December 2006

11:55 AM Harts for Africa 0 Comments











Hi all
Last month water was scarce, but this month we’ve had a good amount of rain. There has been a lot of local flooding, one of the ITM employees walked though waist deep water just to get to work. An hour later, our language teacher turned up for our lesson, he too had walked through waist deep water, what commitment!!!





Unfortunately Beira is surrounded by low lying areas and these types of areas should be used for anything but housing, but the land is cheap so many houses are built here. We know of 3 people drowning in their beds one night it rained heavy, and others must also have been caught unaware.





People are wading though water to get to and from their homes as many of the roads and paths are flooded along with many houses with water in them 4 days after the rain.
The good news is that many people planted rice last month so the rising water is just what was needed. The wells have a high level of water and all other the crops have been watered.
December sees most of the ITM staff away on leave, there are five of us still here helping the 3rd year students prepare to leave early 2007 to start new churches. There will be 4 churches started in Zambezia which is a province to the north of where we are. All the students have suitable accommodation waiting for them, and were impressed with what they saw in the photos taken.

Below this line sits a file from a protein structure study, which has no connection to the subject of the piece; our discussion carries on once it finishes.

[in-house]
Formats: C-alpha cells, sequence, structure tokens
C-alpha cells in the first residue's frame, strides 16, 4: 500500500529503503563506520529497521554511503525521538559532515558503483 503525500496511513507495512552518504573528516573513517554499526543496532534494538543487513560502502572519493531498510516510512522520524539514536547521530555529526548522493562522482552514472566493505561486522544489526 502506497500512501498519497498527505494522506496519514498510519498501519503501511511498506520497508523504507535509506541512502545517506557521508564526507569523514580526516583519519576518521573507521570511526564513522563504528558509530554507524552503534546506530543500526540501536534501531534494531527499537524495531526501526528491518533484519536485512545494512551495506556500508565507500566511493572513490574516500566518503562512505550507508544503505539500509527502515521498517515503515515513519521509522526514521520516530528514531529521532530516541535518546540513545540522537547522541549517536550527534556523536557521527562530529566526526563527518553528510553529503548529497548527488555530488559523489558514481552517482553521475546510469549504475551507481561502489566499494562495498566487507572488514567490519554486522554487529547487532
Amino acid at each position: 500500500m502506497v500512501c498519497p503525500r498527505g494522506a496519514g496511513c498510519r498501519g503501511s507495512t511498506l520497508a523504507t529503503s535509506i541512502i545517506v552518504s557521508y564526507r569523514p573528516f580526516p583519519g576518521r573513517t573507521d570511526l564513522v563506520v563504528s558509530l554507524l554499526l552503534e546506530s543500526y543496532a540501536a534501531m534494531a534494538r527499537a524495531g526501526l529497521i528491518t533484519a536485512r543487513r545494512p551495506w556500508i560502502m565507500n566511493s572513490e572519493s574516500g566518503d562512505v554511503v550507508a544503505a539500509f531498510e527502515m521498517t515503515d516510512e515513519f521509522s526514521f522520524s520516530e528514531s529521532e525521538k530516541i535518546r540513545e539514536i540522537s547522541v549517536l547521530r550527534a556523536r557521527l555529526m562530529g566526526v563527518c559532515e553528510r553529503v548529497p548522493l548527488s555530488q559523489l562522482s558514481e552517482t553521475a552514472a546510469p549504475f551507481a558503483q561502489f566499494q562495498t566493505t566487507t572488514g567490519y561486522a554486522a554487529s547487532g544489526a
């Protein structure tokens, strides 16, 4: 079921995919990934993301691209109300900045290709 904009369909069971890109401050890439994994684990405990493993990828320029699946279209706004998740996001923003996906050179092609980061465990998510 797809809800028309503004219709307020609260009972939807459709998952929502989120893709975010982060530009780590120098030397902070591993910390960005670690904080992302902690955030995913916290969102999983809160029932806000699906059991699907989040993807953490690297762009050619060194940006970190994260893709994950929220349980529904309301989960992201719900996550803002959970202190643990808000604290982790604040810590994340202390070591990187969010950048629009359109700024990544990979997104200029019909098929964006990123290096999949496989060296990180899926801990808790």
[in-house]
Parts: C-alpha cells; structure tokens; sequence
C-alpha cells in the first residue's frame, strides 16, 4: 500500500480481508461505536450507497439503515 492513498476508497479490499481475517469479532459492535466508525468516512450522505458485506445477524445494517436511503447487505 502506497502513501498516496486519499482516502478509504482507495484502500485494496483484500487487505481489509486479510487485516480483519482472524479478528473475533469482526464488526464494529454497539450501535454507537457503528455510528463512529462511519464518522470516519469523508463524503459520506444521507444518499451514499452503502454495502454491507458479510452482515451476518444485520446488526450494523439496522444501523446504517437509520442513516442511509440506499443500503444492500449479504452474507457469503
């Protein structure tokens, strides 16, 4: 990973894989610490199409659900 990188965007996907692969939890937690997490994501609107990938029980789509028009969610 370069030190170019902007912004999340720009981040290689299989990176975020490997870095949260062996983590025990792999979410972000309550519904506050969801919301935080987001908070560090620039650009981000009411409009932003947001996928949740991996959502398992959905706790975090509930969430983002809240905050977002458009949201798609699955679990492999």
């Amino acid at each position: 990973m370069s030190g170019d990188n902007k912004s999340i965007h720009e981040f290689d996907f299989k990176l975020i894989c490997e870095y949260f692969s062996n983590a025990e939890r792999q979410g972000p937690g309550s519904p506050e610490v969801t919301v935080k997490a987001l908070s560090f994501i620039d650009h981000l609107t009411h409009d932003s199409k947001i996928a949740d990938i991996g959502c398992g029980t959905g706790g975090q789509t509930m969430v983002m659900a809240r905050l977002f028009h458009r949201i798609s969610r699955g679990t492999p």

In November Greg was the guest speaker at 3 different churches. He spoke in a church where one of the students belonged, then following week was asked to speak at a church opening in the same denomination. Many pastors attended the opening and it was great to talk with them after the 4 hour service. Over lunch the pastors expressed their gratitude that we want to work together with them in fulfilling the great commission.




We are encouraged by your support, thank you.

Kim was asked to speak about disease prevention at a community health seminar hosted by another mission organization. By all reports her topic was well received and appreciated. I am sure she will be asked to speak at many conferences in the future.




The Story of the Capulana
A capulana is a colourful cloth that is worn around a woman’s waist as a skirt, but it has many, many uses as I have discovered since coming to Mozambique! This handy piece of fabric can also be used as a curtain, a table cloth, an apron or a sheet to cover babies and adults alike as they sleep on a bamboo mat. It is used often as a baby carrier for children up to 2 years of age on your back or front, and as we have learnt, invaluable in tying Thomas to our back so we can continue our journey when he falls asleep on the pushbike.
They are also great to use as a jumper if you are cold, a picnic rug when you need somewhere to sit, and a towel when you are sweaty. Women don’t just wear one at a time; I have seen 2 and 3 capulanas worn at once. They are also great to tie your money in the corner, as most women do not carry a purse or handbag. I cannot imagine not carrying one with me now, but if you had asked me 6 months ago the benefits of carrying half a bed sheet with me everywhere I go I think the answer may have been a little different!!





Prayer Points:
Please pray for the 2007 third year students setting up their new churches. They are leaving home and family as they go.
Please pray that the new churches will be successful.
Please continue to pray for our language learning (there is slight improvement!!).